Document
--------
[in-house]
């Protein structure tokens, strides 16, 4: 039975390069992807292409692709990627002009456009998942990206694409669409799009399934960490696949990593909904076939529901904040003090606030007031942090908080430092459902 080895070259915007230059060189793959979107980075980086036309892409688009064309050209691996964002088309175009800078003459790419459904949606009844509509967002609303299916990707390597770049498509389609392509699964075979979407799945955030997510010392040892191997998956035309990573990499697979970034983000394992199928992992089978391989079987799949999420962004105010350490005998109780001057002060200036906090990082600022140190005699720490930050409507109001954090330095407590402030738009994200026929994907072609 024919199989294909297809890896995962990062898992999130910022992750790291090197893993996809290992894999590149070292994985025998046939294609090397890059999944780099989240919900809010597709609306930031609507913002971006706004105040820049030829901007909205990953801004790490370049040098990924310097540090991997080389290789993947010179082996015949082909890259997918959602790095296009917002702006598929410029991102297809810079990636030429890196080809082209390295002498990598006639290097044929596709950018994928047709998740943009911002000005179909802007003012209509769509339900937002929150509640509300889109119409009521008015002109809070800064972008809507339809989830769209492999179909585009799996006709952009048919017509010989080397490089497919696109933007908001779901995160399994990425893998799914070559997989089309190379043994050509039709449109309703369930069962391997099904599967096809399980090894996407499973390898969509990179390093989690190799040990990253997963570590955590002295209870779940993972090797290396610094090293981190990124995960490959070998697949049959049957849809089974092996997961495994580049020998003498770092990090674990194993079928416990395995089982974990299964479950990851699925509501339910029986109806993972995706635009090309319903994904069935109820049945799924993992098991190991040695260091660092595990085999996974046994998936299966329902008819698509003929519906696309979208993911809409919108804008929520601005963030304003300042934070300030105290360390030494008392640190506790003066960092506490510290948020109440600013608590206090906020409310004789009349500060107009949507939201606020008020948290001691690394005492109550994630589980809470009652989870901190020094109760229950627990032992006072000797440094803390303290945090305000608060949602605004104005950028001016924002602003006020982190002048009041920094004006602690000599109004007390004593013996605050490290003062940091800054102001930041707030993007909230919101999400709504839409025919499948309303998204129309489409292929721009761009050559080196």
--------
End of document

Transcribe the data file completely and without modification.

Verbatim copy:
[in-house]
């Protein structure tokens, strides 16, 4: 039975390069992807292409692709990627002009456009998942990206694409669409799009399934960490696949990593909904076939529901904040003090606030007031942090908080430092459902 080895070259915007230059060189793959979107980075980086036309892409688009064309050209691996964002088309175009800078003459790419459904949606009844509509967002609303299916990707390597770049498509389609392509699964075979979407799945955030997510010392040892191997998956035309990573990499697979970034983000394992199928992992089978391989079987799949999420962004105010350490005998109780001057002060200036906090990082600022140190005699720490930050409507109001954090330095407590402030738009994200026929994907072609 024919199989294909297809890896995962990062898992999130910022992750790291090197893993996809290992894999590149070292994985025998046939294609090397890059999944780099989240919900809010597709609306930031609507913002971006706004105040820049030829901007909205990953801004790490370049040098990924310097540090991997080389290789993947010179082996015949082909890259997918959602790095296009917002702006598929410029991102297809810079990636030429890196080809082209390295002498990598006639290097044929596709950018994928047709998740943009911002000005179909802007003012209509769509339900937002929150509640509300889109119409009521008015002109809070800064972008809507339809989830769209492999179909585009799996006709952009048919017509010989080397490089497919696109933007908001779901995160399994990425893998799914070559997989089309190379043994050509039709449109309703369930069962391997099904599967096809399980090894996407499973390898969509990179390093989690190799040990990253997963570590955590002295209870779940993972090797290396610094090293981190990124995960490959070998697949049959049957849809089974092996997961495994580049020998003498770092990090674990194993079928416990395995089982974990299964479950990851699925509501339910029986109806993972995706635009090309319903994904069935109820049945799924993992098991190991040695260091660092595990085999996974046994998936299966329902008819698509003929519906696309979208993911809409919108804008929520601005963030304003300042934070300030105290360390030494008392640190506790003066960092506490510290948020109440600013608590206090906020409310004789009349500060107009949507939201606020008020948290001691690394005492109550994630589980809470009652989870901190020094109760229950627990032992006072000797440094803390303290945090305000608060949602605004104005950028001016924002602003006020982190002048009041920094004006602690000599109004007390004593013996605050490290003062940091800054102001930041707030993007909230919101999400709504839409025919499948309303998204129309489409292929721009761009050559080196």